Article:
Candidates cannot coordinate or solicit help from super PACs under campaign finance law. But special-interest groups can, for example, ask candidates to fill out a survey indicating certain policy positions before they spend.
A Web3 Forward candidate survey, which was obtained by POLITICO, asks candidates to indicate which proposed legislation regulating cryptocurrency they would support — including a bill that would exempt cryptocurrency from being defined as a security.
Crypto-funded groups spent for candidates on both sides of the aisle, including Rep. Val Hoyle (D-Ore.), Robert Garcia (D-Calif.), Morgan McGarvey (D-Ky.), Brad Finstad (R-Minn.) and Eli Crane (R-Ariz.). Crypto Innovation PAC, a GOP-focused group, spent $167,000 on McHenry, the new chairman of the Financial Services Committee.
American Dream Federal Action PAC, a group launched by cryptocurrency executive Ryan Salame, Bankman-Fried’s business partner, spent just over $1 million for Houchin in her bid for an open district in southern Indiana. Houchin’s campaign was not very familiar with the group before it spent in the race — when it first booked airtime in the district, her team worried it would be opposing her candidacy. She beat former Rep. Mike Sodrel and others in a crowded primary for the safe GOP seat.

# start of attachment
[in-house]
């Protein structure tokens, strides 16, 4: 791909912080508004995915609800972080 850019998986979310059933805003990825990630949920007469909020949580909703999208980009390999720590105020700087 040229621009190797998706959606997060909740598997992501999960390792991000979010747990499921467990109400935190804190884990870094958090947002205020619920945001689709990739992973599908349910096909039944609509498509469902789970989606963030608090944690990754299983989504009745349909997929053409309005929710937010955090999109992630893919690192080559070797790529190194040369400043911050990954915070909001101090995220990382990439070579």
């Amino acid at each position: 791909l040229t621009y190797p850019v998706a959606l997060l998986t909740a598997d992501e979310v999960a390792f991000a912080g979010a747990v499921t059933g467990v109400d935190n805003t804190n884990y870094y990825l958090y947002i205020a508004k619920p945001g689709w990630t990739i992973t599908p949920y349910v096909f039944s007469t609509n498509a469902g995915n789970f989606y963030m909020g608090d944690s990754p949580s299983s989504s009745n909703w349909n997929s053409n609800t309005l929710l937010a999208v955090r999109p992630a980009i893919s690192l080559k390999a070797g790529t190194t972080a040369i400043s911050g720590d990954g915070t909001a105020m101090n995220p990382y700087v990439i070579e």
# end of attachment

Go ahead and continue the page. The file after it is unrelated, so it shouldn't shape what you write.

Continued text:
A spokesman for Houchin said she made no pledges to the group on crypto policy stances and that her interest in the Financial Services Committee was entirely unrelated to their spending.
The spending for Crockett is notable because of the scope. She was the single highest recipient of outside spending from Web3 Forward, according to Open Secrets, and the third-highest recipient from Protect Our Future.
In a February 2022 interview with POLITICO, Crockett said she was unsure why Web3 Forward endorsed her bid.
“I don’t know a lot about crypto,” Crockett said then, adding that the endorsement might be an acknowledgement that she is a “common sense type of lawmaker” on business policies. “I do think that we have to figure out: What is the future of currency? I think that that is going to be the job of those of us in D.C. because we’re talking about the world’s economy.”